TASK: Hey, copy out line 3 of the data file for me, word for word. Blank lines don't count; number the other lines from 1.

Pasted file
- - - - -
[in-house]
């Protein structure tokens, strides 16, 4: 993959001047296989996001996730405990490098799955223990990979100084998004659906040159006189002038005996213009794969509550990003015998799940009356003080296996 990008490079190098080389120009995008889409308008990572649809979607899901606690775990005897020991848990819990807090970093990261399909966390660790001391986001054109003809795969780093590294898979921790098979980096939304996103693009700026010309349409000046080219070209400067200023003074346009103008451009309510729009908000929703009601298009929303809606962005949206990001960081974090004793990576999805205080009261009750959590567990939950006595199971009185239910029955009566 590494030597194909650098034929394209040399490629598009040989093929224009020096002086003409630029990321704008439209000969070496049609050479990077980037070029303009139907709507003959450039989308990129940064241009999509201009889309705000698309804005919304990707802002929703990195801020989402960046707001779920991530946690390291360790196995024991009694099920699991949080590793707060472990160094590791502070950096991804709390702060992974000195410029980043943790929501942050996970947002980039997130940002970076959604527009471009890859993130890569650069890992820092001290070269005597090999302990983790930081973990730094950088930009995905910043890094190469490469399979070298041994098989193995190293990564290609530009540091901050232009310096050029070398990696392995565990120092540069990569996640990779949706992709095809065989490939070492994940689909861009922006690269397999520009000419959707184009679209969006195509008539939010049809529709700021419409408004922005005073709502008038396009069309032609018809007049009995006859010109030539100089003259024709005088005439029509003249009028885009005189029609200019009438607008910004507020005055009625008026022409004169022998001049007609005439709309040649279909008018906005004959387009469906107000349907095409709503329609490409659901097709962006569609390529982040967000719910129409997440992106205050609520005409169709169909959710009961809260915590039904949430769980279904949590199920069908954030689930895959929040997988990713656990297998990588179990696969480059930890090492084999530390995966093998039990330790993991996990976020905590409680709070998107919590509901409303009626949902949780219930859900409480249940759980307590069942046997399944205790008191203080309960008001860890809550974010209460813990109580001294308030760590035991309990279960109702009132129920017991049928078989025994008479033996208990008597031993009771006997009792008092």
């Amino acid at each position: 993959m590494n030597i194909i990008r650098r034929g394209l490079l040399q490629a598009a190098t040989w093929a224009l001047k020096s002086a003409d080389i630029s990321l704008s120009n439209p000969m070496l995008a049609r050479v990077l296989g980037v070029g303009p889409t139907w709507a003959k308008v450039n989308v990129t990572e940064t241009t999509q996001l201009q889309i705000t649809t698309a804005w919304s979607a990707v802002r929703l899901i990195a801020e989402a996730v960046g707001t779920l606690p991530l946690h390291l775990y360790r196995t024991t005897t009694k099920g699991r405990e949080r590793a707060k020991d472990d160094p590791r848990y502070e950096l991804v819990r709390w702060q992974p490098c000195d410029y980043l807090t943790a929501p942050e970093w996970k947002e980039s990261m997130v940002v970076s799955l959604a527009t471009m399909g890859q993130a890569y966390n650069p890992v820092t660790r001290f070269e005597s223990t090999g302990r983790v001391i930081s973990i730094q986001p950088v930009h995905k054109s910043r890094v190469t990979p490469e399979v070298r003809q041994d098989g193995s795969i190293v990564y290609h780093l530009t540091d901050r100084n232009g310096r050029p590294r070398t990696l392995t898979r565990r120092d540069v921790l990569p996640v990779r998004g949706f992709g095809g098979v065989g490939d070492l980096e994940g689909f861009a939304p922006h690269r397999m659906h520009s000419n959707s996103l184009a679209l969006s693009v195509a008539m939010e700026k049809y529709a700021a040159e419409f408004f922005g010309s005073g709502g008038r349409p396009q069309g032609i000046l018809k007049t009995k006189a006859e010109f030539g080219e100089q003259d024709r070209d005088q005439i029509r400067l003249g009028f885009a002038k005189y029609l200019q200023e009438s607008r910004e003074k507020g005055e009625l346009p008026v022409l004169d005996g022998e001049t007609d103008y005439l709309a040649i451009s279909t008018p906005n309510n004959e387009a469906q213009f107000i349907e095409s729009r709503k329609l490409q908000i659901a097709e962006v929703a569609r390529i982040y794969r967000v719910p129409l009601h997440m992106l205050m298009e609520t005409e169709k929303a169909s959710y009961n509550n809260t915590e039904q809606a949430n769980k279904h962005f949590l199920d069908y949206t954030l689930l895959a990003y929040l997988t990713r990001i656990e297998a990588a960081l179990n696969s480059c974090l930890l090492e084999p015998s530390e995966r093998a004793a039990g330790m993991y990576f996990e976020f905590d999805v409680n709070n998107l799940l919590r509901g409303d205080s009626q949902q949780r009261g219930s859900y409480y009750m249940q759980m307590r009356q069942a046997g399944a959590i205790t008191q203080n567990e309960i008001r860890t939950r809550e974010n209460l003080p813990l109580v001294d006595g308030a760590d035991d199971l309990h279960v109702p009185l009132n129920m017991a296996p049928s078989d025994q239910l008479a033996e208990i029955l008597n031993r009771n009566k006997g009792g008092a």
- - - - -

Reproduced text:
């Amino acid at each position: 993959m590494n030597i194909i990008r650098r034929g394209l490079l040399q490629a598009a190098t040989w093929a224009l001047k020096s002086a003409d080389i630029s990321l704008s120009n439209p000969m070496l995008a049609r050479v990077l296989g980037v070029g303009p889409t139907w709507a003959k308008v450039n989308v990129t990572e940064t241009t999509q996001l201009q889309i705000t649809t698309a804005w919304s979607a990707v802002r929703l899901i990195a801020e989402a996730v960046g707001t779920l606690p991530l946690h390291l775990y360790r196995t024991t005897t009694k099920g699991r405990e949080r590793a707060k020991d472990d160094p590791r848990y502070e950096l991804v819990r709390w702060q992974p490098c000195d410029y980043l807090t943790a929501p942050e970093w996970k947002e980039s990261m997130v940002v970076s799955l959604a527009t471009m399909g890859q993130a890569y966390n650069p890992v820092t660790r001290f070269e005597s223990t090999g302990r983790v001391i930081s973990i730094q986001p950088v930009h995905k054109s910043r890094v190469t990979p490469e399979v070298r003809q041994d098989g193995s795969i190293v990564y290609h780093l530009t540091d901050r100084n232009g310096r050029p590294r070398t990696l392995t898979r565990r120092d540069v921790l990569p996640v990779r998004g949706f992709g095809g098979v065989g490939d070492l980096e994940g689909f861009a939304p922006h690269r397999m659906h520009s000419n959707s996103l184009a679209l969006s693009v195509a008539m939010e700026k049809y529709a700021a040159e419409f408004f922005g010309s005073g709502g008038r349409p396009q069309g032609i000046l018809k007049t009995k006189a006859e010109f030539g080219e100089q003259d024709r070209d005088q005439i029509r400067l003249g009028f885009a002038k005189y029609l200019q200023e009438s607008r910004e003074k507020g005055e009625l346009p008026v022409l004169d005996g022998e001049t007609d103008y005439l709309a040649i451009s279909t008018p906005n309510n004959e387009a469906q213009f107000i349907e095409s729009r709503k329609l490409q908000i659901a097709e962006v929703a569609r390529i982040y794969r967000v719910p129409l009601h997440m992106l205050m298009e609520t005409e169709k929303a169909s959710y009961n509550n809260t915590e039904q809606a949430n769980k279904h962005f949590l199920d069908y949206t954030l689930l895959a990003y929040l997988t990713r990001i656990e297998a990588a960081l179990n696969s480059c974090l930890l090492e084999p015998s530390e995966r093998a004793a039990g330790m993991y990576f996990e976020f905590d999805v409680n709070n998107l799940l919590r509901g409303d205080s009626q949902q949780r009261g219930s859900y409480y009750m249940q759980m307590r009356q069942a046997g399944a959590i205790t008191q203080n567990e309960i008001r860890t939950r809550e974010n209460l003080p813990l109580v001294d006595g308030a760590d035991d199971l309990h279960v109702p009185l009132n129920m017991a296996p049928s078989d025994q239910l008479a033996e208990i029955l008597n031993r009771n009566k006997g009792g008092a």